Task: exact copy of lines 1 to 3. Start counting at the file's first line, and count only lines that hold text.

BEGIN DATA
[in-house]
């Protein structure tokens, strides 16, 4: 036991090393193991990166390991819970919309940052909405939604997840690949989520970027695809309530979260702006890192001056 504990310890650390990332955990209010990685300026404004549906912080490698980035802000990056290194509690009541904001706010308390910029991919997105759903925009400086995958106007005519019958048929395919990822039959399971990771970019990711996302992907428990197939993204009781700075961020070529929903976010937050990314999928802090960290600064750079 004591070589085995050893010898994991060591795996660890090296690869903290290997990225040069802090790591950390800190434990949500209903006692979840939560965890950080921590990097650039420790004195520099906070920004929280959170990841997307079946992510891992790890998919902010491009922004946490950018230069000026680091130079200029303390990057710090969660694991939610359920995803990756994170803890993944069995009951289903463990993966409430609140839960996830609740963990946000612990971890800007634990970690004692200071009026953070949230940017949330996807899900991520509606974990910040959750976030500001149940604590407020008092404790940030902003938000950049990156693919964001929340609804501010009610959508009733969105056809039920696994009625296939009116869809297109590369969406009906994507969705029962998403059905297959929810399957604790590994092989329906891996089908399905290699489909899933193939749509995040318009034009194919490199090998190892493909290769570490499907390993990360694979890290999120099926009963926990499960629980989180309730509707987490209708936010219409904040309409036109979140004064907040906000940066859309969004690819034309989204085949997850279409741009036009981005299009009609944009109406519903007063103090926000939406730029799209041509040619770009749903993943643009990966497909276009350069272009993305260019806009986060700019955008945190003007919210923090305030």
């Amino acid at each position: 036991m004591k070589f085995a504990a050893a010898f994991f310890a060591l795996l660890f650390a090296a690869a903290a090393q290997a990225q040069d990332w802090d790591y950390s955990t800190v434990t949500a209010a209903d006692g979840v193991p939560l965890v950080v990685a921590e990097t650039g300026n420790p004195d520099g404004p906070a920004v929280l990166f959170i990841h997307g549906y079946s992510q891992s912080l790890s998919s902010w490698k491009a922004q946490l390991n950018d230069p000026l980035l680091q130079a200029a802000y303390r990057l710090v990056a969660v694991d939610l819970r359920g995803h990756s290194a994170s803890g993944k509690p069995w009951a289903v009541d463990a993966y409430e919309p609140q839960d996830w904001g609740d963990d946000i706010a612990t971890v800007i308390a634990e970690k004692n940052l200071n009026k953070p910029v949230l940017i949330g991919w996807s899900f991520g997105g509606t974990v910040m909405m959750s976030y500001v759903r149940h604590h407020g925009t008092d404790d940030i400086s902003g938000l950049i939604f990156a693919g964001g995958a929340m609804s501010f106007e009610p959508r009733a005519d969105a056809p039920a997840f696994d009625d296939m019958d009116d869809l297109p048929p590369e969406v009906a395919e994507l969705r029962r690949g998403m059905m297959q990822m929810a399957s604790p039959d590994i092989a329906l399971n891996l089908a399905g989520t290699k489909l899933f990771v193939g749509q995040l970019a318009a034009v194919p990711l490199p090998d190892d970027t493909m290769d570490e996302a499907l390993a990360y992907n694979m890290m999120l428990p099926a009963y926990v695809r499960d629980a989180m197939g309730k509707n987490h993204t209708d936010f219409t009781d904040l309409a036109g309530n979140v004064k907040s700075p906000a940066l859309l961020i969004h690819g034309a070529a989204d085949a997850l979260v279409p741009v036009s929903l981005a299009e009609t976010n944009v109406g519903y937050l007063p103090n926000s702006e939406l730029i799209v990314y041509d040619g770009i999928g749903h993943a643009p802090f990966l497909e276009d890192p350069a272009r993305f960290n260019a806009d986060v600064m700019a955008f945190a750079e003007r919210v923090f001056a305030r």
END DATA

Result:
[in-house]
């Protein structure tokens, strides 16, 4: 036991090393193991990166390991819970919309940052909405939604997840690949989520970027695809309530979260702006890192001056 504990310890650390990332955990209010990685300026404004549906912080490698980035802000990056290194509690009541904001706010308390910029991919997105759903925009400086995958106007005519019958048929395919990822039959399971990771970019990711996302992907428990197939993204009781700075961020070529929903976010937050990314999928802090960290600064750079 004591070589085995050893010898994991060591795996660890090296690869903290290997990225040069802090790591950390800190434990949500209903006692979840939560965890950080921590990097650039420790004195520099906070920004929280959170990841997307079946992510891992790890998919902010491009922004946490950018230069000026680091130079200029303390990057710090969660694991939610359920995803990756994170803890993944069995009951289903463990993966409430609140839960996830609740963990946000612990971890800007634990970690004692200071009026953070949230940017949330996807899900991520509606974990910040959750976030500001149940604590407020008092404790940030902003938000950049990156693919964001929340609804501010009610959508009733969105056809039920696994009625296939009116869809297109590369969406009906994507969705029962998403059905297959929810399957604790590994092989329906891996089908399905290699489909899933193939749509995040318009034009194919490199090998190892493909290769570490499907390993990360694979890290999120099926009963926990499960629980989180309730509707987490209708936010219409904040309409036109979140004064907040906000940066859309969004690819034309989204085949997850279409741009036009981005299009009609944009109406519903007063103090926000939406730029799209041509040619770009749903993943643009990966497909276009350069272009993305260019806009986060700019955008945190003007919210923090305030």
């Amino acid at each position: 036991m004591k070589f085995a504990a050893a010898f994991f310890a060591l795996l660890f650390a090296a690869a903290a090393q290997a990225q040069d990332w802090d790591y950390s955990t800190v434990t949500a209010a209903d006692g979840v193991p939560l965890v950080v990685a921590e990097t650039g300026n420790p004195d520099g404004p906070a920004v929280l990166f959170i990841h997307g549906y079946s992510q891992s912080l790890s998919s902010w490698k491009a922004q946490l390991n950018d230069p000026l980035l680091q130079a200029a802000y303390r990057l710090v990056a969660v694991d939610l819970r359920g995803h990756s290194a994170s803890g993944k509690p069995w009951a289903v009541d463990a993966y409430e919309p609140q839960d996830w904001g609740d963990d946000i706010a612990t971890v800007i308390a634990e970690k004692n940052l200071n009026k953070p910029v949230l940017i949330g991919w996807s899900f991520g997105g509606t974990v910040m909405m959750s976030y500001v759903r149940h604590h407020g925009t008092d404790d940030i400086s902003g938000l950049i939604f990156a693919g964001g995958a929340m609804s501010f106007e009610p959508r009733a005519d969105a056809p039920a997840f696994d009625d296939m019958d009116d869809l297109p048929p590369e969406v009906a395919e994507l969705r029962r690949g998403m059905m297959q990822m929810a399957s604790p039959d590994i092989a329906l399971n891996l089908a399905g989520t290699k489909l899933f990771v193939g749509q995040l970019a318009a034009v194919p990711l490199p090998d190892d970027t493909m290769d570490e996302a499907l390993a990360y992907n694979m890290m999120l428990p099926a009963y926990v695809r499960d629980a989180m197939g309730k509707n987490h993204t209708d936010f219409t009781d904040l309409a036109g309530n979140v004064k907040s700075p906000a940066l859309l961020i969004h690819g034309a070529a989204d085949a997850l979260v279409p741009v036009s929903l981005a299009e009609t976010n944009v109406g519903y937050l007063p103090n926000s702006e939406l730029i799209v990314y041509d040619g770009i999928g749903h993943a643009p802090f990966l497909e276009d890192p350069a272009r993305f960290n260019a806009d986060v600064m700019a955008f945190a750079e003007r919210v923090f001056a305030r």